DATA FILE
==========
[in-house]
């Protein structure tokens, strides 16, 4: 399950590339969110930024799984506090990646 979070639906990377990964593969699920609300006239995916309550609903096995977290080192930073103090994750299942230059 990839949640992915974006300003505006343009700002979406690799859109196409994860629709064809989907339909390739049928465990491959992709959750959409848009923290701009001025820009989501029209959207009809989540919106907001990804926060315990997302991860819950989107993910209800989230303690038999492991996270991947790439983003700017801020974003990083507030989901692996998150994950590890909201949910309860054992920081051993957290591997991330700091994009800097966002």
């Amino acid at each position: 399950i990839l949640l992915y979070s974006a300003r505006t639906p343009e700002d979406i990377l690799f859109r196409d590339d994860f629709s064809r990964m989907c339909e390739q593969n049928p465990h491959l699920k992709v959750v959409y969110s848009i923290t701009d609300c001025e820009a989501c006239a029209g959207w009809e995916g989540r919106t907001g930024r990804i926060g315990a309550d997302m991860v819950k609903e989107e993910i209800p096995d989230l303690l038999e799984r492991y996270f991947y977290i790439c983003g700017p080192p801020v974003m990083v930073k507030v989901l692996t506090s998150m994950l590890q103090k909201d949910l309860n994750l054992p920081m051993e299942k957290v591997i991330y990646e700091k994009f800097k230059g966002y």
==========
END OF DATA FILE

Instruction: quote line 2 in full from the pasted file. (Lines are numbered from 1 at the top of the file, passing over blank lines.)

């Protein structure tokens, strides 16, 4: 399950590339969110930024799984506090990646 979070639906990377990964593969699920609300006239995916309550609903096995977290080192930073103090994750299942230059 990839949640992915974006300003505006343009700002979406690799859109196409994860629709064809989907339909390739049928465990491959992709959750959409848009923290701009001025820009989501029209959207009809989540919106907001990804926060315990997302991860819950989107993910209800989230303690038999492991996270991947790439983003700017801020974003990083507030989901692996998150994950590890909201949910309860054992920081051993957290591997991330700091994009800097966002």